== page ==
Jeff Jardine

Souliotes’ ‘legal odyssey’ resumes in federal court

George Souliotes, 72, sits in the rose garden of a house that he was remodeling in Escondido in October 2013.
George Souliotes, 72, sits in the rose garden of a house that he was remodeling in Escondido in October 2013. Los Angeles Times

Nearly two years ago, George Souliotes walked out of the Stanislaus County jail a free man. A federal judge in 2013 overturned his conviction on murder and arson charges from a 1997 fire that killed three of his tenants.

The judge ruled that Souliotes had been convicted based upon evidence and conclusions by investigators that had been refuted by fire science, and ordered Stanislaus County prosecutors to begin a new trial by July 10 of that year or set him free. Instead, Souliotes pleaded no contest to three counts of involuntary manslaughter for failing to maintain smoke detectors in his rental home in Modesto. He was released July 3, 2013, having spent 16 years behind bars, including time spent while awaiting two trials and 13 years in state prison.

Los Angeles Times reporter Maura Dolan interviewed Souliotes three months into his freedom and wrote, “The legal odyssey was over, but Souliotes’ journey back to life was just beginning.”

Except that his legal odyssey continues. Acting as his own attorney, Souliotes is suing the Modesto police and fire departments in federal court, charging that those agencies violated his civil rights in their investigations that led to his 1999 mistrial and 2000 conviction. He filed the lawsuit in the U.S. Eastern District Court, naming specifically Sgt. Mike Harden, who later became the city’s police chief; and Detectives Roger Lee, Dick Ridenour, John Buehler and Dodge Hendee and Officer Joe Pimentel from the Police Department. All have retired except for Pimentel.

The lawsuit also names Modesto fire investigators Bob Evers and Tom Reuscher, long retired as well.

Additionally, Souliotes lists “Does 1-10.”

“The Plaintiff will seek leave to amend this Complaint and give notice to the Doe defendants upon learning of their names and capacities,” the lawsuit reads.

Although Souliotes notified the city of Modesto by mail, he has not properly served the city with the lawsuit, City Attorney Adam Lindgren said.

Neither have Stanislaus County through the county counsel’s office, according to County Counsel John Doering, nor the District Attorney’s Office, which prosecuted Souliotes, been served, said District Attorney Birgit Fladager.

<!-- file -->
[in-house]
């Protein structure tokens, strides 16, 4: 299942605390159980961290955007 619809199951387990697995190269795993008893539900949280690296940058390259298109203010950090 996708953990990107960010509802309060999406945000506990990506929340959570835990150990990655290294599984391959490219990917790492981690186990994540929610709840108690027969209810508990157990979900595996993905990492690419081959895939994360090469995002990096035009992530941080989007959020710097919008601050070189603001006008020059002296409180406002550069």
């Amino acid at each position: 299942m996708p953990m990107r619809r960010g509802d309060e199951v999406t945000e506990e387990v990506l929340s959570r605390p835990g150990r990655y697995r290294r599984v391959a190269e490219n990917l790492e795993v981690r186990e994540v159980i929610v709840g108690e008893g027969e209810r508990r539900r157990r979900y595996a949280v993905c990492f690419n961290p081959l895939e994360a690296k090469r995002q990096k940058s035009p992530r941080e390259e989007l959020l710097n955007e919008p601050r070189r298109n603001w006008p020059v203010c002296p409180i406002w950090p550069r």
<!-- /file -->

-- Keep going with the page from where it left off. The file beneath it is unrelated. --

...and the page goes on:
The case began Jan. 15, 1997, when the rental home Souliotes owned at 1319 Ronald Ave., in Modesto burned, killing tenants Michelle Jones, her son Daniel Jones Jr., and daughter Amanda Jones. Authorities arrested Souliotes later that same day, charging him with three counts of homicide and one count of arson. A jury in March 1999 ended in a mistrial with the jury leaning 11-1 for conviction. His second trial, in May 2000, resulted in a guilty verdict and he was sentenced to life without possibility of parole.

Souliotes maintained his innocence. In April 2013, a federal magistrate vacated the convictions and returned the case to the lower court for retrial. But Stanislaus Superior Court Judge Donald Shaver ruled that witness Monica Sandoval, whose testimony was key to the first conviction, could not testify this time around.

“The judge called Sandoval’s account of whom she saw on the night of the fire at Souliotes’ rental home ‘way too speculative,’ ” the Bee reported in June 2013. Shaver also determined that “two former fire investigators who examined the evidence 16 years ago cannot testify that they still believe the fire was intentionally started.”

Consequently, Souliotes agreed to a no contest plea to involuntary manslaughter for failing to maintain a working smoke alarm in the rental home and was released.

His lawsuit suggests Modesto fire investigators Reuscher and Evers immediately were convinced the fire was set intentionally and “failed to conduct any meaningful examination of the many possible accidental first causes present, failed to rule out such causes and failed to collect and/or document evidence pertaining to those possible causes.”

Rather than investigating the real cause, Souliotes claims, they began looking for a suspect, fixated on him and looked no further. The lawsuit also states that “The false arson evidence used to convict Plaintiff was based on outdated and unreliable theories that had been practiced by fire investigators for years. However, the scientific invalidity of those theories was firmly established at least five years prior to the fire at issue in this case.”

He’s asking for general and compensatory damages, special damages, “exemplary and punitive damages against each individual Defendants,” litigation costs, reasonable attorney’s fees and anything else “the Court may deem just and equitable,” according to the filing.

Can Souliotes win such a case acting as his own attorney?

Julie Davies, a professor at University of the Pacific’s McGeorge School of Law in Sacramento, said it raises questions.

“What are the odds he can navigate a federal court as a pro per litigator?” she said. “They do look out for them. There are clerks who are mindful that (pro pers) don’t have the legal training. They will try to see whether there is a glimmer of hope for a claim to stay in court.”

But by Souliotes representing himself, “it could indicate no (attorney) is willing to take it,” she said. “If you could win this, the damage – 13 years in prison – wouldn’t be insignificant.”

No matter. Assuming the named defendants are properly served and the lawsuit amended to include the Does, Souliotes’ “legal odyssey” is anything but over.

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